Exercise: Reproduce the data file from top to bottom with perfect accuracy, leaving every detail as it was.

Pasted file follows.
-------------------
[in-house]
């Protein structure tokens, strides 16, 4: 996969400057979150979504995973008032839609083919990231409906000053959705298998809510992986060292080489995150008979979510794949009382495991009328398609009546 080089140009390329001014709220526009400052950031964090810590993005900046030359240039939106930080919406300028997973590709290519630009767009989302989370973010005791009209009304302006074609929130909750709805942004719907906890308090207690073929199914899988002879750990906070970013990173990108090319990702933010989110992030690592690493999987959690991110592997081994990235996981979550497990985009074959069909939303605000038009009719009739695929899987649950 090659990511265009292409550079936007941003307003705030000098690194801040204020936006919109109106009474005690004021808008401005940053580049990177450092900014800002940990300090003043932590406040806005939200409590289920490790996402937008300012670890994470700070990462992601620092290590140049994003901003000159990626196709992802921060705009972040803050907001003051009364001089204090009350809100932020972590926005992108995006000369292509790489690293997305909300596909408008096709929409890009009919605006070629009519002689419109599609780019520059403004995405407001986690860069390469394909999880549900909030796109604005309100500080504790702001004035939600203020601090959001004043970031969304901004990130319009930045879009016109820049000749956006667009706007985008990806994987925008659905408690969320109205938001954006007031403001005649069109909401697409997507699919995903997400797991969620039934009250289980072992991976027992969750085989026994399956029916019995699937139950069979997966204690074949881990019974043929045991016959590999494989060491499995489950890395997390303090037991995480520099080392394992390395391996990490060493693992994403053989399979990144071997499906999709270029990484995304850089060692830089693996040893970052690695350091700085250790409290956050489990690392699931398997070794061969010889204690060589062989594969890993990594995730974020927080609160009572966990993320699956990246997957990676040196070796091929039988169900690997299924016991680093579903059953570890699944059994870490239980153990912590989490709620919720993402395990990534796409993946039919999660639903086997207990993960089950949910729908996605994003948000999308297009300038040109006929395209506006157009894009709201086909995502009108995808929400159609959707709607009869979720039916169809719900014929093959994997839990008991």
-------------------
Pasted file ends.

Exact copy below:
[in-house]
């Protein structure tokens, strides 16, 4: 996969400057979150979504995973008032839609083919990231409906000053959705298998809510992986060292080489995150008979979510794949009382495991009328398609009546 080089140009390329001014709220526009400052950031964090810590993005900046030359240039939106930080919406300028997973590709290519630009767009989302989370973010005791009209009304302006074609929130909750709805942004719907906890308090207690073929199914899988002879750990906070970013990173990108090319990702933010989110992030690592690493999987959690991110592997081994990235996981979550497990985009074959069909939303605000038009009719009739695929899987649950 090659990511265009292409550079936007941003307003705030000098690194801040204020936006919109109106009474005690004021808008401005940053580049990177450092900014800002940990300090003043932590406040806005939200409590289920490790996402937008300012670890994470700070990462992601620092290590140049994003901003000159990626196709992802921060705009972040803050907001003051009364001089204090009350809100932020972590926005992108995006000369292509790489690293997305909300596909408008096709929409890009009919605006070629009519002689419109599609780019520059403004995405407001986690860069390469394909999880549900909030796109604005309100500080504790702001004035939600203020601090959001004043970031969304901004990130319009930045879009016109820049000749956006667009706007985008990806994987925008659905408690969320109205938001954006007031403001005649069109909401697409997507699919995903997400797991969620039934009250289980072992991976027992969750085989026994399956029916019995699937139950069979997966204690074949881990019974043929045991016959590999494989060491499995489950890395997390303090037991995480520099080392394992390395391996990490060493693992994403053989399979990144071997499906999709270029990484995304850089060692830089693996040893970052690695350091700085250790409290956050489990690392699931398997070794061969010889204690060589062989594969890993990594995730974020927080609160009572966990993320699956990246997957990676040196070796091929039988169900690997299924016991680093579903059953570890699944059994870490239980153990912590989490709620919720993402395990990534796409993946039919999660639903086997207990993960089950949910729908996605994003948000999308297009300038040109006929395209506006157009894009709201086909995502009108995808929400159609959707709607009869979720039916169809719900014929093959994997839990008991």